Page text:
There is nothing wrong with doubt as long as doubt ends when sufficient evidence is presented to remove it. Listen again to what Thomas said when confronted with the evidence, “My Lord and my God.” (John 20:28). All doubt had been removed. Not only did Thomas recognize and proclaim Jesus as his Lord, signifying one who has authority, but he also immediately proclaimed him to be deity. Therein lies the basis for my question, “should we be more like Thomas.” When confronted with ample evidence of the deity of Jesus, should we also not proclaim him to be the Lord of our lives and deity and being one with the Father.

Paul wrote to the Romans, “For I am not ashamed of the gospel of Christ: for it is the power of God unto salvation to every one that believeth; to the Jew first, and also to the Greek. For therein is the righteousness of God revealed from faith to faith: as it is written, The just shall live by faith. For the wrath of God is revealed from heaven against all ungodliness and unrighteousness of men, who hold the truth in unrighteousness; Because that which may be known of God is manifest in them; for God hath shewed it unto them. For the invisible things of him from the creation of the world are clearly seen, being understood by the things that are made, even his eternal power and Godhead; so that they are without excuse: Because that, when they knew God, they glorified him not as God, neither were thankful; but became vain in their imaginations, and their foolish heart was darkened. Professing themselves to be wise, they became fools, And changed the glory of the uncorruptible God into an image made like to corruptible man, and to birds, and fourfooted beasts, and creeping things. Wherefore God also gave them up to uncleanness through the lusts of their own hearts, to dishonour their own bodies between themselves: Who changed the truth of God into a lie, and worshipped and served the creature more than the Creator, who is blessed for ever. Amen.” (Romans 1:16-25)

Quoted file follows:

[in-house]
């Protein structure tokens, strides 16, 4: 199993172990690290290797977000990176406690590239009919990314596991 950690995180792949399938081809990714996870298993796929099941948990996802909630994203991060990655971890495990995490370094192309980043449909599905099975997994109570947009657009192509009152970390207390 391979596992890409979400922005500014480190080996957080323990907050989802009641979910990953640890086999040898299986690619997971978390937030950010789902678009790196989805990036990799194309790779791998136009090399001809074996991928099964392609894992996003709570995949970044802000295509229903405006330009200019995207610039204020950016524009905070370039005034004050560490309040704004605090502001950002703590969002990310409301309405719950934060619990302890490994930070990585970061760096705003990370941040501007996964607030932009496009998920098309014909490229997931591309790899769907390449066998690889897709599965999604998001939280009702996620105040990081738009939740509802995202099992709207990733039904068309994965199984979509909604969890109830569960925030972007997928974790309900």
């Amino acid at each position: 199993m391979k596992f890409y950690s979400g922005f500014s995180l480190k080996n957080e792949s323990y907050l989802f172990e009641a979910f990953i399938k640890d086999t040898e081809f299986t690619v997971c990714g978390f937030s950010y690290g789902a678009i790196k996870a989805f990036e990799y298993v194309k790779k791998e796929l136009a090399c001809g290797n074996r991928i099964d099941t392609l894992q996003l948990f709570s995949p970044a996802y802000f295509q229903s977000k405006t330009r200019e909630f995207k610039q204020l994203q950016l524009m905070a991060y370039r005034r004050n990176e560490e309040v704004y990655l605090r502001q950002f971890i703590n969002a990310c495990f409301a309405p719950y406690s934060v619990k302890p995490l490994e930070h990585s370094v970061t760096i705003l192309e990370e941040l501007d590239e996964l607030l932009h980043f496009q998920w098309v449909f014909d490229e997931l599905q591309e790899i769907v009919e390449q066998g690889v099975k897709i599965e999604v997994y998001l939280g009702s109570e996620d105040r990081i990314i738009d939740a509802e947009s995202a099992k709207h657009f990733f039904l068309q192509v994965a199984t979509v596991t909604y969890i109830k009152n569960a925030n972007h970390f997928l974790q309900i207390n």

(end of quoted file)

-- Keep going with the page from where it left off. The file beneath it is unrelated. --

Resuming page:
The gospel of Christ is God’s power unto salvation. There is ample evidence in it to lead men to believe and obey. John wrote, “And many other signs truly did Jesus in the presence of his disciples, which are not written in this book: But these are written, that ye might believe that Jesus is the Christ, the Son of God; and that believing ye might have life through his name.” (John 20:30-31). There is ample evidence of the existence of God in nature as Paul pointed out. Men have tried to deny that it is his creation, but our good brother Don Patton presented ample evidence that the Bible account of creation is believable in every aspect of it.

In the face of the evidence presented in God’s creation and the Holy Scriptures, men still turn their backs on God. He will eventually give them up to their own lusts. But thanks be to God that he is long suffering toward us and not willing that any should perish. (2 Peter 3:9) Let us all assemble this Lord’s day to proclaim together, “My Lord and My God.”